And we do. His family needs him and we as individuals and we as a church have “great need” of him—of his never-ending compassion, his great, good humor, his gracefulness and generosity of spirit, his wisdom about what was old and his openness to what is new, his love and his guidance and his eternal optimism in the face of life’s cynicism and his undefeatable hope in the face of fracture and fear.
          We have need of knowing that whatever the evidence to the contrary, life is TERRIFIC….Really, life is Terrific….That’s what Bill believed, believed always, believed absolutely, without a shred of doubt….

          “Enough about me,” Bill would be saying about now, “Proclaim the Gospel, Jim. Proclaim it….”
And this is the gospel I proclaim—the gospel Bill gave his life to; God is Love.
          Not complicated at all. Not subtle in any way. A simple three word sentence that gathers up and contains all we know and all we need to know.
          GOD IS LOVE.
          In one of Kurt Vonnegut’s science fiction novels, there is a robot named Salo that had been programmed to travel the galaxies endlessly, searching for the answer to one simple question: “WHAT IS THE MEANING OF LIFE?”
          Salo finally finds his answer from a lonely, forgotten woman who was marooned on one of the moons of Jupiter. “THE MEANING OF LIFE,” Beatrice tells him, “IS TO LOVE WHOEVER IS AROUND TO BE LOVED.”
          I believe that would have been Jesus’ answer as well.
          And I know it was Bill’s answer.
          From Bishops to power-brokers to the people who run the fish store to clerks at Starbuck’s to folks down on their luck—Bill simply loved whoever was around to be loved. Whether he was pleading for compassion from the powerful or sitting on a bench on the Waterbury Green with the homeless—he loved whoever was around to be loved. And in that he proclaimed the gospel more eloquently and profoundly than any preacher can convey.
          God is love—and love is stronger than death could ever be.

The Buddhists tell us that the illusion of separateness is the cause of human suffering.  The illusion of separateness is the cause of human suffering. If that is true, then the acceptance of unity is the pathway to joy.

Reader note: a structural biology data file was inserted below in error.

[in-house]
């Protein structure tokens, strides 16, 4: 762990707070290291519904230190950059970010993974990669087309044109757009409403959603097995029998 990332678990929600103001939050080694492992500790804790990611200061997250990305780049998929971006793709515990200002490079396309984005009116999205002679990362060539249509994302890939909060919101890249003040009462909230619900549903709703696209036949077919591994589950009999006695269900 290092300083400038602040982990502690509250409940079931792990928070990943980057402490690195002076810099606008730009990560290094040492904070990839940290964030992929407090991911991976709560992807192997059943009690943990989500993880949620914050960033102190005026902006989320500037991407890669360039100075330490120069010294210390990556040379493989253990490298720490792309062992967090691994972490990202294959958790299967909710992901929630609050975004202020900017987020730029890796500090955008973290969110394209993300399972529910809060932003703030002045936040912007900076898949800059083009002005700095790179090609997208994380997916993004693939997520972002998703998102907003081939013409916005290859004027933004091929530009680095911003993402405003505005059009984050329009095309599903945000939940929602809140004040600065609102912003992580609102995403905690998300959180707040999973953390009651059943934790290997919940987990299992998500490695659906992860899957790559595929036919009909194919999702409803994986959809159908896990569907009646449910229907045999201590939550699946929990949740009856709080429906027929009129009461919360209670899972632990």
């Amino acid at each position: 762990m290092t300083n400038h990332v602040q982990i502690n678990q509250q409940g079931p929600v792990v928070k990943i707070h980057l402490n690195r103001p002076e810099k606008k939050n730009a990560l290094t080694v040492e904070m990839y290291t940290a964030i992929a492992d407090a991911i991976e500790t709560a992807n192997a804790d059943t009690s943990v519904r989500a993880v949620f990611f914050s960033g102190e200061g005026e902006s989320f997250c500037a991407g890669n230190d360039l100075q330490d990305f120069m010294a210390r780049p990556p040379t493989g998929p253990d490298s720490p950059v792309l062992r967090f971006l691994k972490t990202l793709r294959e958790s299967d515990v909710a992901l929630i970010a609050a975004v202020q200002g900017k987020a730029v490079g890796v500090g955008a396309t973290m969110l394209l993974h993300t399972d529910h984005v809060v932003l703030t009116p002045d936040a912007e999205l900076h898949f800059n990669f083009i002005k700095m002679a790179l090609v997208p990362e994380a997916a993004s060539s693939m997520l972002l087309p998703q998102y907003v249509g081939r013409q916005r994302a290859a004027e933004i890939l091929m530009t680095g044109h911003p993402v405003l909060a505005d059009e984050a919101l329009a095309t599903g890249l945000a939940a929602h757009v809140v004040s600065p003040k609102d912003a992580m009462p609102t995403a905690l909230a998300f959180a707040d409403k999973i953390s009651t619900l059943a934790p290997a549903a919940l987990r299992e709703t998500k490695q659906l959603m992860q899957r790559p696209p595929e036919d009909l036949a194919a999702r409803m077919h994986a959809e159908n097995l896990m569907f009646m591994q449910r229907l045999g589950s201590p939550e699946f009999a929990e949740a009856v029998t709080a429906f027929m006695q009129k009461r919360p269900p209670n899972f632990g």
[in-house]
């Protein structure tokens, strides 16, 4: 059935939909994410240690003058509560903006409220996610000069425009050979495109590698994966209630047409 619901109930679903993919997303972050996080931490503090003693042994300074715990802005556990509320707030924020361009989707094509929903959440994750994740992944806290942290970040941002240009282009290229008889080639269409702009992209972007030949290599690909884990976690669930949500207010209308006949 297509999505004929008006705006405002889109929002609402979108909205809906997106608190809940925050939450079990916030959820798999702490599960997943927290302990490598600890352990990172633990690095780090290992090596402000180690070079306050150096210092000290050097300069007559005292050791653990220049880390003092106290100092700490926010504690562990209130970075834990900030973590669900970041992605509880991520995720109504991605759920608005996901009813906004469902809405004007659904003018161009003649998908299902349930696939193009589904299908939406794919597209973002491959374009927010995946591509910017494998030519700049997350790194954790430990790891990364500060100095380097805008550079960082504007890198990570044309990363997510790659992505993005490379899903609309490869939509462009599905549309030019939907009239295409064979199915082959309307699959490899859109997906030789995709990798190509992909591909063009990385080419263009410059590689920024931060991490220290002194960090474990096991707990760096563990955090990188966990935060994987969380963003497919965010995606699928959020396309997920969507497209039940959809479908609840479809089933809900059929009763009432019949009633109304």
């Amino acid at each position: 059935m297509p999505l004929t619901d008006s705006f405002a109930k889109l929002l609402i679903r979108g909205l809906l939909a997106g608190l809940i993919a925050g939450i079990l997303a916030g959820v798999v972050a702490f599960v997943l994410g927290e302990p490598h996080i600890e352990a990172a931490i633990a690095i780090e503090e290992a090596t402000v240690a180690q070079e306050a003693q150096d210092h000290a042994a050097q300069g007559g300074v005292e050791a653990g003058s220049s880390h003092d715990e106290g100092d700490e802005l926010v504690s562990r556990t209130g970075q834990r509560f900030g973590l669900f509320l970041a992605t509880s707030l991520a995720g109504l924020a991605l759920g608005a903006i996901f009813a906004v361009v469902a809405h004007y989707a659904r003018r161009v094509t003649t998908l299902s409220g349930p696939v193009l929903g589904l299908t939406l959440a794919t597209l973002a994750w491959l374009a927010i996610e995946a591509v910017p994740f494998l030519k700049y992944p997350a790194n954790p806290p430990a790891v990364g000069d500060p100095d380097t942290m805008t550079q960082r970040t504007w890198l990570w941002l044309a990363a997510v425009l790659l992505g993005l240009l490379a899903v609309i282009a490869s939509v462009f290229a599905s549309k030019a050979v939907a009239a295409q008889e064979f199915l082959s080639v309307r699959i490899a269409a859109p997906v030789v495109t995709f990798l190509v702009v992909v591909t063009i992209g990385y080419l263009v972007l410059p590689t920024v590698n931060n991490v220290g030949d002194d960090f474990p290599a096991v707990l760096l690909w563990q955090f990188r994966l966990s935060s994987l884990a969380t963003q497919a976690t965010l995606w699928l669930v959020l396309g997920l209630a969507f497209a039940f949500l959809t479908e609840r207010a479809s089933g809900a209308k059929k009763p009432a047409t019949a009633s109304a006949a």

That, I believe, is the gospel truth that Bill embraced, leaned into and lived from. He didn’t seem to notice the separateness of the powerful and powerless, of brokenness and wholeness, of hope and hopelessness, of death and life. Bill seemed to accept, in ways both obvious and profound, the “unity” of God’s creation. He loved whoever was around to be loved.
And that is the good news I proclaim for him and from him.
He taught us to love by loving—by his eternal love of his precious Natalie, his blinding love of Priscilla and all her family, his loyal love to those he ministered to and with, his unflinching love of “the least of these” in our midst, and—most, most of all—his quiet and grateful love of the one who is Resurrection and Life.
My invitation to you is to carry from this holy space, this gracious time, a little of Bill’s Spirit—a sampling of his love, a touch of his humor, a dollop of his compassion. And my invitation to you is to carry from this service, this memorial, the unity of God, who is resurrection and life.
If we can carry that good news with us into the world, Bill will be pleased. If he were here, he would say that was “Terrific”, absolutely “Terrific”.

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About Me

some ponderings by an aging white man who is an Episcopal priest in Connecticut. Now retired but still working and still wondering what it all means...all of it.